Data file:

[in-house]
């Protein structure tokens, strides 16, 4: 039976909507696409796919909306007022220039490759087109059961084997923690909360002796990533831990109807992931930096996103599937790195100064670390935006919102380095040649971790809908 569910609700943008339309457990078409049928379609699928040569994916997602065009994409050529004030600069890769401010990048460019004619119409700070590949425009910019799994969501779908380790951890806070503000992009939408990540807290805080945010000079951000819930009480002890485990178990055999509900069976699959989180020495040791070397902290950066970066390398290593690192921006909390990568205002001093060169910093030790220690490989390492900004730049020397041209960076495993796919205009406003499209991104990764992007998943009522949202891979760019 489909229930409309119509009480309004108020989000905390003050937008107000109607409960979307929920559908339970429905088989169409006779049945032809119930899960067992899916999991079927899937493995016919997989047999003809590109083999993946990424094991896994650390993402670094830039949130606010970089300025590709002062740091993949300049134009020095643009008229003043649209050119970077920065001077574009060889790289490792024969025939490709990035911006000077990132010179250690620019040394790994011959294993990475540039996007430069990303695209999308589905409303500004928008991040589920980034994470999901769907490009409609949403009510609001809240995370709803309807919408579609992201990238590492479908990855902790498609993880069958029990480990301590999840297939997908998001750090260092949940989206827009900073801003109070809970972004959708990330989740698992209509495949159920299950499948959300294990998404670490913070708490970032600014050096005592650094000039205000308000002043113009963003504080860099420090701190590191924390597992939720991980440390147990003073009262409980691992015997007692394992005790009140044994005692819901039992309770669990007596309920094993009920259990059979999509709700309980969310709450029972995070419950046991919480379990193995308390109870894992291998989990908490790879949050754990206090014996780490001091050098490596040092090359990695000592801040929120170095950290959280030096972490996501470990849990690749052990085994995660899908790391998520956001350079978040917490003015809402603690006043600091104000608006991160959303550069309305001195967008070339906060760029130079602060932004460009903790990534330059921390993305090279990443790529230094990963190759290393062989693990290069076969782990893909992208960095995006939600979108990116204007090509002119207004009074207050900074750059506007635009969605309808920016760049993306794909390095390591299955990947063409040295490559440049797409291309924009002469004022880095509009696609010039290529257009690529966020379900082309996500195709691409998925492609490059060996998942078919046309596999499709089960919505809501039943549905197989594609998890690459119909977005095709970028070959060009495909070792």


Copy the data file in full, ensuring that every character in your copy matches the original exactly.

[in-house]
């Protein structure tokens, strides 16, 4: 039976909507696409796919909306007022220039490759087109059961084997923690909360002796990533831990109807992931930096996103599937790195100064670390935006919102380095040649971790809908 569910609700943008339309457990078409049928379609699928040569994916997602065009994409050529004030600069890769401010990048460019004619119409700070590949425009910019799994969501779908380790951890806070503000992009939408990540807290805080945010000079951000819930009480002890485990178990055999509900069976699959989180020495040791070397902290950066970066390398290593690192921006909390990568205002001093060169910093030790220690490989390492900004730049020397041209960076495993796919205009406003499209991104990764992007998943009522949202891979760019 489909229930409309119509009480309004108020989000905390003050937008107000109607409960979307929920559908339970429905088989169409006779049945032809119930899960067992899916999991079927899937493995016919997989047999003809590109083999993946990424094991896994650390993402670094830039949130606010970089300025590709002062740091993949300049134009020095643009008229003043649209050119970077920065001077574009060889790289490792024969025939490709990035911006000077990132010179250690620019040394790994011959294993990475540039996007430069990303695209999308589905409303500004928008991040589920980034994470999901769907490009409609949403009510609001809240995370709803309807919408579609992201990238590492479908990855902790498609993880069958029990480990301590999840297939997908998001750090260092949940989206827009900073801003109070809970972004959708990330989740698992209509495949159920299950499948959300294990998404670490913070708490970032600014050096005592650094000039205000308000002043113009963003504080860099420090701190590191924390597992939720991980440390147990003073009262409980691992015997007692394992005790009140044994005692819901039992309770669990007596309920094993009920259990059979999509709700309980969310709450029972995070419950046991919480379990193995308390109870894992291998989990908490790879949050754990206090014996780490001091050098490596040092090359990695000592801040929120170095950290959280030096972490996501470990849990690749052990085994995660899908790391998520956001350079978040917490003015809402603690006043600091104000608006991160959303550069309305001195967008070339906060760029130079602060932004460009903790990534330059921390993305090279990443790529230094990963190759290393062989693990290069076969782990893909992208960095995006939600979108990116204007090509002119207004009074207050900074750059506007635009969605309808920016760049993306794909390095390591299955990947063409040295490559440049797409291309924009002469004022880095509009696609010039290529257009690529966020379900082309996500195709691409998925492609490059060996998942078919046309596999499709089960919505809501039943549905197989594609998890690459119909977005095709970028070959060009495909070792």